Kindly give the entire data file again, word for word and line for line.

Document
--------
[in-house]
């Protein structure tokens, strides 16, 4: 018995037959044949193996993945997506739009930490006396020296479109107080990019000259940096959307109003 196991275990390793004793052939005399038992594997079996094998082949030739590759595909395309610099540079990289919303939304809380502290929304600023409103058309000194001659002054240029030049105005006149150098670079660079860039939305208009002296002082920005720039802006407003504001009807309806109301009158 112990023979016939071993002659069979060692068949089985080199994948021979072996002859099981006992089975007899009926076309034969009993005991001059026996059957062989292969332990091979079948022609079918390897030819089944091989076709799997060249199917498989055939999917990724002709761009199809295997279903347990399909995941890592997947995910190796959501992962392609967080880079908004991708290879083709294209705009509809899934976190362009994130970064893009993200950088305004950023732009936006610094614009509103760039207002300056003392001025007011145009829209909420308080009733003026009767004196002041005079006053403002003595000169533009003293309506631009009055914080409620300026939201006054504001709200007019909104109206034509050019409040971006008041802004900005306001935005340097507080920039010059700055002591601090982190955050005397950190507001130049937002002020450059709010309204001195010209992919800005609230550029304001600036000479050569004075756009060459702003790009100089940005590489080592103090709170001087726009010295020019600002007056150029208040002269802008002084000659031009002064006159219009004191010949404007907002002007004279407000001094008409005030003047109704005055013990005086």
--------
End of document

[in-house]
């Protein structure tokens, strides 16, 4: 018995037959044949193996993945997506739009930490006396020296479109107080990019000259940096959307109003 196991275990390793004793052939005399038992594997079996094998082949030739590759595909395309610099540079990289919303939304809380502290929304600023409103058309000194001659002054240029030049105005006149150098670079660079860039939305208009002296002082920005720039802006407003504001009807309806109301009158 112990023979016939071993002659069979060692068949089985080199994948021979072996002859099981006992089975007899009926076309034969009993005991001059026996059957062989292969332990091979079948022609079918390897030819089944091989076709799997060249199917498989055939999917990724002709761009199809295997279903347990399909995941890592997947995910190796959501992962392609967080880079908004991708290879083709294209705009509809899934976190362009994130970064893009993200950088305004950023732009936006610094614009509103760039207002300056003392001025007011145009829209909420308080009733003026009767004196002041005079006053403002003595000169533009003293309506631009009055914080409620300026939201006054504001709200007019909104109206034509050019409040971006008041802004900005306001935005340097507080920039010059700055002591601090982190955050005397950190507001130049937002002020450059709010309204001195010209992919800005609230550029304001600036000479050569004075756009060459702003790009100089940005590489080592103090709170001087726009010295020019600002007056150029208040002269802008002084000659031009002064006159219009004191010949404007907002002007004279407000001094008409005030003047109704005055013990005086």